Dr Khammoussieh works as a volunteer at the clinic of Charity for Social Care26 September 2013, Hama, Syria – A two-day UN assessment mission that included a team from the World Health Organization (WHO) has reported alarming levels of malnutrition and critical shortages of medicines and medical supplies in the central Syrian town of Hama.
"We see 30–35 cases of malnutrition among children per day varying from anaemia to moderate acute malnutrition or severe acute malnutrition," says Dr Muhammed Khammousieh of Charity for Social Care (CSC), a local charity organization running a primary health care clinic that daily sees around 500 patients, most of them internally displaced persons. "People simply don't have enough of the quality food children normally need."
Hama governorate is located between three of the most highly affected governorates in Syria: Homs, Idlib and Aleppo. According to the officer of the Governor of Hama there are 800 000 internally displaced persons, and the number is rising every day as clashes continue around the area.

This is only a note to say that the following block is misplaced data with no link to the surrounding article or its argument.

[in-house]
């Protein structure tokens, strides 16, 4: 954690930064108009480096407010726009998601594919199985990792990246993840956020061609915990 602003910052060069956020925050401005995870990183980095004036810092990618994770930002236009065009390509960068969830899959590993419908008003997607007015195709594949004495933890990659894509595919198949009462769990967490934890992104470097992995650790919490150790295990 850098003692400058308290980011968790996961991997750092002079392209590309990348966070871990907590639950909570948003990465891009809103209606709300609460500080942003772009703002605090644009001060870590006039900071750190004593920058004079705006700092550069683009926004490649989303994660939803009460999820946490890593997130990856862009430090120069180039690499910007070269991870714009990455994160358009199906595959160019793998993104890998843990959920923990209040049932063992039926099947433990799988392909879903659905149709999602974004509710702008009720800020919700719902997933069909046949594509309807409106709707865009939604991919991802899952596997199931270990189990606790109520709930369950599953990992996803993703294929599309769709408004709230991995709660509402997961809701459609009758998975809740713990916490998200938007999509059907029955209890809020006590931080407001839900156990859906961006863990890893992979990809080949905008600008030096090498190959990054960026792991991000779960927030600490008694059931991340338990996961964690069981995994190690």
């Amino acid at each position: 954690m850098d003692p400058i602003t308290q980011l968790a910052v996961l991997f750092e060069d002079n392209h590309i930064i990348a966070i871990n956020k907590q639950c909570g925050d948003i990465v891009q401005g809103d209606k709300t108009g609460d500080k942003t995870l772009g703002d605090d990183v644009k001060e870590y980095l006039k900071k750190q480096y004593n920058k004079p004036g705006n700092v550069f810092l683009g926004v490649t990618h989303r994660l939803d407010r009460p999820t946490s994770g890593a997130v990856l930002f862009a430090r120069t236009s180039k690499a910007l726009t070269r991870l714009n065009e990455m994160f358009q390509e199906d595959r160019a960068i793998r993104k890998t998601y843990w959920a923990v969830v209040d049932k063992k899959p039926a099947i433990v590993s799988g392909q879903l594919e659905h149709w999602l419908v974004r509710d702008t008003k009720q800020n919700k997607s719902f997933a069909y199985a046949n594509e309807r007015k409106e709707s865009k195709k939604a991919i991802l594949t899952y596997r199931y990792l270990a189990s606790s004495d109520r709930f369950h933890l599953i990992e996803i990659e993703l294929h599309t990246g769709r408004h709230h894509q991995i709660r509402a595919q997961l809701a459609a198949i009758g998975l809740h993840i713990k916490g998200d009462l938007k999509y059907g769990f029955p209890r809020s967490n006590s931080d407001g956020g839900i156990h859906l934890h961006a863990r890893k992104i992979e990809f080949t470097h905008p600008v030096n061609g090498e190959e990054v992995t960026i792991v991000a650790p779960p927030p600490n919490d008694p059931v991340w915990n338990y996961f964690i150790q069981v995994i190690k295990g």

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Improvised back entrance to Ibn Rushd hospitalOne day we found him on the roof, his face was scratched with a sniper bullet, luckily it was not dangerous," says a tearful woman to the admissions officer at Ibn Rushd Hospital, on the outskirts of Damascus. Her son Noor is 30 years old and has schizophrenia. He lives with his family in Barzeh, a suburb of the Syrian capital, which has been the scene of fighting since 2012.
Noor’s penchant for putting himself in harm's way is not their only problem. "It is so difficult to live with his illness. Sometimes I believe it is me who is mentally ill," his mother explains. Noor will be admitted for psychiatric treatment. He and his family are among the fortunate few accessing such care.
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